In this day and age, companies need efficient strategies for their marketing. They have to find simple ways to generate leads to their website and translate those users into customers. Even if they provide great products or services, that may not be enough to maintain relevant traffic, at least not without methodical Search Engine Optimization.
SEO makes it possible for essential customers to find you. Without it, you’re practically handing off your customers to your competitors. Implementing strong SEO will boost your engagement, your leads, and your sales. However, many people don’t know about the importance of SEO or the difference between “good” and “bad” SEO. So when approaching new clients about their website, you may have to break it down for them.
As a digital marketing specialist, it’s your job to inform the client on why they need your services. Even if you understand and harness the power of SEO, they may not. In order to make a compelling proposal, you have to educate them on what it is, why it’s important, how you’re going to do it, and the return they’ll see.
It’s easier said than done, but there are tips and tricks to making your proposal a success. If you want a compelling, thorough, and client-catching proposal, I’ll show you how.
Also Read: How to Gain and Retain SEO Clients
How to Write a Successful SEO Proposal
A successful SEO proposal uses these pillars: a break down of the SEO process, a project timeline, a cost analysis, and a list of the terms and conditions. These pillars can be personalized and adjusted in order to fit your company's expertise and process.
Below, I am sharing a summary breakdown of what to include in each of these 4 pillars.
1. SEO Break down
The SEO break down is simple, list out each component of the process that you will be executing for your client. In many cases, it will look something like this.
- Audit of their website and current SEO techniques (or lack thereof).
- Launching an SEO campaign.
- SEO campaign optimization for improved conversion.
- Comprehensive analytics report.
- Social Media Optimization.
- Personalized system setup.
When presenting this process to your client, be sure to include a brief summary for each bullet point to ensure their expectations are parallel to your delivery. Once you’ve adequately broken down the process, you can move on to the project timeless.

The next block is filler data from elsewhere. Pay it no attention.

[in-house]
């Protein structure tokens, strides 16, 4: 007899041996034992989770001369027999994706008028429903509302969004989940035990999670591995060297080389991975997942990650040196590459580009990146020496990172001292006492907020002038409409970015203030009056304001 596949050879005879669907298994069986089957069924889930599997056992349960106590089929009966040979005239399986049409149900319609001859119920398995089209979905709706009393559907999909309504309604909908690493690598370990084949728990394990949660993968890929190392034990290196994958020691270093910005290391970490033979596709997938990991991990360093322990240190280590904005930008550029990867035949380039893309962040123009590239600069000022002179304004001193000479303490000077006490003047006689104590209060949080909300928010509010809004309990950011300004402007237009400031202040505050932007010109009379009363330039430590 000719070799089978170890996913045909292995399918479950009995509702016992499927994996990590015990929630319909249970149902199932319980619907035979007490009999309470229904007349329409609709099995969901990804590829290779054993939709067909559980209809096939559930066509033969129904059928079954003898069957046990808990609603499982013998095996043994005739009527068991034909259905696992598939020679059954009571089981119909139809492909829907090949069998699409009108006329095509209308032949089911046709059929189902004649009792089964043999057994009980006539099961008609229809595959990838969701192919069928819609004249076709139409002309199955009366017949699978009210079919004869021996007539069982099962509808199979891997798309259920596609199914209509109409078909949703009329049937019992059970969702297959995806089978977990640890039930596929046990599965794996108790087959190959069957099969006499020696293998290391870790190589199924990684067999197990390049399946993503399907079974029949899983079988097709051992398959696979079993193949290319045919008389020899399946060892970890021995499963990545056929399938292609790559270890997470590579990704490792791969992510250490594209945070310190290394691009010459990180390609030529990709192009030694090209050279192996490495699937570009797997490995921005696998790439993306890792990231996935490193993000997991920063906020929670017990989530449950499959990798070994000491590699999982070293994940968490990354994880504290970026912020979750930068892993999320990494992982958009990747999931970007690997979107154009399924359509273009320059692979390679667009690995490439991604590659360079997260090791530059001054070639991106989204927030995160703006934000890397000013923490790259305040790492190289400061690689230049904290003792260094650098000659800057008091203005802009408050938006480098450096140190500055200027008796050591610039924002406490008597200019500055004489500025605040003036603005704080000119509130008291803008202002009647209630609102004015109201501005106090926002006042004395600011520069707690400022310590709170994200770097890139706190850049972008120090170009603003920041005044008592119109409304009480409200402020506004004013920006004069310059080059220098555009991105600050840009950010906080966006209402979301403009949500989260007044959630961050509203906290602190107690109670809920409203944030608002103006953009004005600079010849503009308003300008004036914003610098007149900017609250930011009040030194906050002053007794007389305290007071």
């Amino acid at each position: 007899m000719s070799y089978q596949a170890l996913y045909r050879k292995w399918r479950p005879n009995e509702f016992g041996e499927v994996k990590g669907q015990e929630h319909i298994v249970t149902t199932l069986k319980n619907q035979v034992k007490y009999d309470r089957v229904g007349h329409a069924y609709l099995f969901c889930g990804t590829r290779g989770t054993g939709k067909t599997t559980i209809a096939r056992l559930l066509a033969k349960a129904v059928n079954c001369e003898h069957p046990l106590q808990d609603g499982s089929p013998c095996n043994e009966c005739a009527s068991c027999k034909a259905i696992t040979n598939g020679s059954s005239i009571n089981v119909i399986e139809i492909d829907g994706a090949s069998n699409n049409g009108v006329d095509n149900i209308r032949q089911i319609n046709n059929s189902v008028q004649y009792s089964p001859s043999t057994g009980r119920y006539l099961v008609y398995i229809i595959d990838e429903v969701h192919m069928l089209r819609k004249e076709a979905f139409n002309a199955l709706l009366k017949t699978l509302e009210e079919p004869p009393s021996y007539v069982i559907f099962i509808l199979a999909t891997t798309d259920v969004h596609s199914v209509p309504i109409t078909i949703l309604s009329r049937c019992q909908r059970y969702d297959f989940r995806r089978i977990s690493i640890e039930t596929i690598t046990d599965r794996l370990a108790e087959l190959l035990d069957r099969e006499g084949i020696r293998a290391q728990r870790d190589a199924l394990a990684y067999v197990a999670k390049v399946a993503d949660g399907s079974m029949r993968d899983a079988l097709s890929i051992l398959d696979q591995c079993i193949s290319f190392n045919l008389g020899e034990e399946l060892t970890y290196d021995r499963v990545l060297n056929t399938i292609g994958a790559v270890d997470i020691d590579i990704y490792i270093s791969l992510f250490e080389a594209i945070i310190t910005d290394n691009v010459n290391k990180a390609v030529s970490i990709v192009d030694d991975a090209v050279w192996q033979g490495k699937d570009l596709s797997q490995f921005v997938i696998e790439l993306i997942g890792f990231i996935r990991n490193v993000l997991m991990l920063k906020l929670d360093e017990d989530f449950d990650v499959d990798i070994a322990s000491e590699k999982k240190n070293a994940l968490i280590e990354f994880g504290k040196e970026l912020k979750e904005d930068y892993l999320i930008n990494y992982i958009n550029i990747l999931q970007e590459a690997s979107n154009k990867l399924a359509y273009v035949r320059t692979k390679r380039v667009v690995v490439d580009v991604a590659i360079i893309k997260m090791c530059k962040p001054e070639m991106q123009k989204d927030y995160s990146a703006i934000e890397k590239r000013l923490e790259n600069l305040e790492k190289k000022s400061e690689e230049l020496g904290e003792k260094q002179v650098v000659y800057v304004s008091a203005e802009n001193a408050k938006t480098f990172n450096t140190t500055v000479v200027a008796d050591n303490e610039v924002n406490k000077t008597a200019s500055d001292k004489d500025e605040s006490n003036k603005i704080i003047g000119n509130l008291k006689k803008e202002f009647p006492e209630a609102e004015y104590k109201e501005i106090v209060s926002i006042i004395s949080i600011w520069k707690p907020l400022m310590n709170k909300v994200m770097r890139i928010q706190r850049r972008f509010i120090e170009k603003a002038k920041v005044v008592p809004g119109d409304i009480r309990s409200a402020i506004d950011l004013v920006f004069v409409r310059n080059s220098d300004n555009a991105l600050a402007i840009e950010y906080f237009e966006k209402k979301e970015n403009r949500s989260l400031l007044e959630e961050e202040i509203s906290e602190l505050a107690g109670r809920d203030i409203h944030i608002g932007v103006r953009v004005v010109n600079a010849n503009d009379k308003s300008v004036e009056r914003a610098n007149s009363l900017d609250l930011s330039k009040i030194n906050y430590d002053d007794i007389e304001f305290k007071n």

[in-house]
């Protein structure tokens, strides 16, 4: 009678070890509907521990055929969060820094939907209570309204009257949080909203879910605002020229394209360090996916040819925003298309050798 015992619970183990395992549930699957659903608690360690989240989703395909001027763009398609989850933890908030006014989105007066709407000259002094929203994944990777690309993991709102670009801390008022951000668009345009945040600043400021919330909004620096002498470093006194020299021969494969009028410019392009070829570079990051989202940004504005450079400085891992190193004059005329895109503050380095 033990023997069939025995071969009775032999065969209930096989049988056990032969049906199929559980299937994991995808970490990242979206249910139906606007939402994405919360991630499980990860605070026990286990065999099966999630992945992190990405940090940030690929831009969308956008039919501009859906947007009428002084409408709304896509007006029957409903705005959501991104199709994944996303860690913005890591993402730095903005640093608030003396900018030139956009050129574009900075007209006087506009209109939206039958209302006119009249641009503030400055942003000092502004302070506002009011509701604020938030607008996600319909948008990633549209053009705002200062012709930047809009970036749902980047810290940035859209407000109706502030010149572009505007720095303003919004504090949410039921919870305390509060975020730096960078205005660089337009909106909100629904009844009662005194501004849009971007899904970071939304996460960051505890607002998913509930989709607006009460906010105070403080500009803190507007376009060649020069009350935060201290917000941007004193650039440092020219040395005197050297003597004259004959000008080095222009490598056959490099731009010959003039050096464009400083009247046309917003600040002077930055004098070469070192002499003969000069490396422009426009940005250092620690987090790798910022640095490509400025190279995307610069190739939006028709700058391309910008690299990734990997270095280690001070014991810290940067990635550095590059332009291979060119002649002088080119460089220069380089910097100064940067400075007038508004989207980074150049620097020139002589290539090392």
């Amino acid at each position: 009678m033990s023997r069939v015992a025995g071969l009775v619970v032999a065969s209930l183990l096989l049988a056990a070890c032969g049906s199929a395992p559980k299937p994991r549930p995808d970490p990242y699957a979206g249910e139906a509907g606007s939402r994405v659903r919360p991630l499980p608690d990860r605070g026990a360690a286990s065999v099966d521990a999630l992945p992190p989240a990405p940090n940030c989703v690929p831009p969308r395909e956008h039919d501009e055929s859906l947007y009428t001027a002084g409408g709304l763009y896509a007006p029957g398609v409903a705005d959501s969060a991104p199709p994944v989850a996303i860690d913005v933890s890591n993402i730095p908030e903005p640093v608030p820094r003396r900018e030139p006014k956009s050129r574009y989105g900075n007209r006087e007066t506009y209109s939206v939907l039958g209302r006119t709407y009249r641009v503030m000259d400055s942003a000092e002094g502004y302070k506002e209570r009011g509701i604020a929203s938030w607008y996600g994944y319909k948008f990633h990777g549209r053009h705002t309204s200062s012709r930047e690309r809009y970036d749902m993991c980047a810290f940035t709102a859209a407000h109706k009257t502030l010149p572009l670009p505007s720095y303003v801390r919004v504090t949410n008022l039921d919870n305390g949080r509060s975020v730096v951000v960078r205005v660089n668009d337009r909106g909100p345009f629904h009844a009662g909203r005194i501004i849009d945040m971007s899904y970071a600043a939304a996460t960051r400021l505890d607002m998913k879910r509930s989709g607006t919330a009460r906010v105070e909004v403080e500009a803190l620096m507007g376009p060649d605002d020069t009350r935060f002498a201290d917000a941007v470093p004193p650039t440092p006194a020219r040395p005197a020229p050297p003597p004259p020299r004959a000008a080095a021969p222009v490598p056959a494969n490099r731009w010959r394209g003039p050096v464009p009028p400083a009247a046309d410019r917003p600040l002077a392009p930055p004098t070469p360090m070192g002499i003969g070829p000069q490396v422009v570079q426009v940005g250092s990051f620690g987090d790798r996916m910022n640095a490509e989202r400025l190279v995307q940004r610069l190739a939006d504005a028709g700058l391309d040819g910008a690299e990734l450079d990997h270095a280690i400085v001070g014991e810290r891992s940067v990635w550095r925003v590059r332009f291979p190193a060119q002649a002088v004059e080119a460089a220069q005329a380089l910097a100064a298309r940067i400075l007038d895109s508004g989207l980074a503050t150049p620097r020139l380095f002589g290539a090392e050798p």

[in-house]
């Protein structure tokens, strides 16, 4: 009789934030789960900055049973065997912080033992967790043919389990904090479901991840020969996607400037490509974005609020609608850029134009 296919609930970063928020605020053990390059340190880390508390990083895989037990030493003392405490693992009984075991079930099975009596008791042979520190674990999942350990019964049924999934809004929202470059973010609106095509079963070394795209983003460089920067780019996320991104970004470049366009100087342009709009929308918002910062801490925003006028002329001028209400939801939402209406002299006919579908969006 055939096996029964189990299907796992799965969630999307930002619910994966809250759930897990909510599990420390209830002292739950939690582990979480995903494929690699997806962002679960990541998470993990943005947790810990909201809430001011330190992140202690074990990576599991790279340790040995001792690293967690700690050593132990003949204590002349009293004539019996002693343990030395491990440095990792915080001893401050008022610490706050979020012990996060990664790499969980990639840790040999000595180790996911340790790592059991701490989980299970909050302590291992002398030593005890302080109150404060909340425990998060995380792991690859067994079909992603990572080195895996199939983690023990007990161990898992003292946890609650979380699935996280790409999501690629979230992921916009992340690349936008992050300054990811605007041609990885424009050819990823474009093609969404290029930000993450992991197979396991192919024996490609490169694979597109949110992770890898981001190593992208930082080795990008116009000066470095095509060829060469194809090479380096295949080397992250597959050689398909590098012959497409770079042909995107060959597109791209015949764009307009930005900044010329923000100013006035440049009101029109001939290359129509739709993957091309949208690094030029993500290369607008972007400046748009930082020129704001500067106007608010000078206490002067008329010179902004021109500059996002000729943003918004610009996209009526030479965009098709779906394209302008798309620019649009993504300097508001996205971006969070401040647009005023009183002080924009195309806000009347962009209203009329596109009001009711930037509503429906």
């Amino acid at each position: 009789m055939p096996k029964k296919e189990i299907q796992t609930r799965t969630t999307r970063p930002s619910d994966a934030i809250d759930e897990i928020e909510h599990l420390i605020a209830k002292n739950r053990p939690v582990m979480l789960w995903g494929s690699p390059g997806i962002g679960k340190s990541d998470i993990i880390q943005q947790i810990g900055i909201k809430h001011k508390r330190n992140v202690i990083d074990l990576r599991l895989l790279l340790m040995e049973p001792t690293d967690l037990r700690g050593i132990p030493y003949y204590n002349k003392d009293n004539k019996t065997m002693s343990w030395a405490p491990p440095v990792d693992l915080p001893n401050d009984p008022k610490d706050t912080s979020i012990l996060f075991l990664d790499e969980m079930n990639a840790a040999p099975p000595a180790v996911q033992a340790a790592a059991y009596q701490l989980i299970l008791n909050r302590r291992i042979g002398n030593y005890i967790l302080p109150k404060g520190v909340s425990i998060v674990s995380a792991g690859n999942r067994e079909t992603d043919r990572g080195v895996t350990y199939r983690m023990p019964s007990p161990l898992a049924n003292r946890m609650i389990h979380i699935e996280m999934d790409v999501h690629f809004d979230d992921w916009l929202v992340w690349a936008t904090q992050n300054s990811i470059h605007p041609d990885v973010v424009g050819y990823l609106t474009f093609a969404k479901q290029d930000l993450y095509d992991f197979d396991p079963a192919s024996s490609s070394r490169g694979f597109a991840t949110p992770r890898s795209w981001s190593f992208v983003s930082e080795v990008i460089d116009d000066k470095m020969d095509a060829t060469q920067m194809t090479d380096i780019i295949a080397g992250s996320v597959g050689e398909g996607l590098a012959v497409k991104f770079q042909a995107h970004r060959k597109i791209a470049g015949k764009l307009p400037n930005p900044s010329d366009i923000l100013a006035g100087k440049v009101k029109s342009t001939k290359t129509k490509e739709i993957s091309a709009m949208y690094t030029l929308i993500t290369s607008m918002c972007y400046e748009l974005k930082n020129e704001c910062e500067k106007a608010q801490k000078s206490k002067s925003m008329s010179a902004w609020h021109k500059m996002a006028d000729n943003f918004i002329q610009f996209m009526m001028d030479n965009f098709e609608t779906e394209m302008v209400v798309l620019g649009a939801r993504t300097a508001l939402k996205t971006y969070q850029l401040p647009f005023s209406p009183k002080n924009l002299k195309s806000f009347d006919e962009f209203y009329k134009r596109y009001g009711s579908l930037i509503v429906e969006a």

Of these items, the audit probably helps the most. I always give potential clients a FREE audit of their website. Yes, it takes more work on the front end. Yes, it lowers the volume of proposals I can send out in a week. But none of that matters, because it sends my conversion rate through the roof. If I spend 10 hours on proposals each week, I will always end up with more leads at the end when I offer a free audit. Just something for you to think about.
2. Project Timeline
When presenting your project timeline, explain that in order to complete X project, you’re going to need approximately Y amount of time. This timeline will look different for every project. In many cases, a visual representation may be the simplest way to present this.
|Audit and Analysis||[Number of Days]|
|Keyword Research||[Number of Days]|
|Campaign||[Number of Days]|
|Ranking Results||[Number of Days]|
|Competitive Analysis||[Number of Days]|
If you don’t like to use visual representation, just be sure to communicate solid and pinpointable dates. Having concrete return dates is crucial for a successful proposal. I also like to give them a total number of days proposed at the end of the list, so they can keep track. Additionally, I keep the timeline open to their feedback.
Most importantly, I demonstrate that good things take time. That way, nobody feels off-put when they don’t see 10,000 new leads in under a week.
3. Cost Analysis
Have set costs to keep your proposals cohesive, and your brain (or accountant) from going crazy. Prior to the proposal to clients, create a pricing sheet that breaks down all of your services. This can range from SEO research, to website optimization, to competitor research… you name it. Having set costs for each step of the process will help you better communicate your value and why you charge what you do.
You can also offer various packages at different price points to clients. This way, companies can afford whatever is in their price point. However, be sure to emphasize the importance of each step and why results may not be as successful without each component of the process. I tend to offer my clients 1-3 package options depending on the needs I see.
4. Terms and Conditions
This certainly isn’t the most exciting part, it’s inarguably the most crucial. Having a signed terms and conditions (ToC) document keeps all parties accountable. This includes all details that regard payment plan, the warranty of your delivery, private rights, and the logistics if a termination is required. Trust me, you need this. It only takes one bad experience to make you regret overlooking ToC’s for the rest of your business.
You can also include any other tools or information you deem necessary for a continued relationship with your client. The terms and conditions are a vital component in order to ensure a smooth, successful, and safe transaction.
Get to work!
Now that all of your paperwork is in line, it’s time to get to work. Once you have a system and template that best fits your company's strategy, you can use this proposal for all of your clients going forward. I use mine for outbound prospecting, and I respond with it when people find me online.
Further Reading: How Local Influencers Keep Clients Happy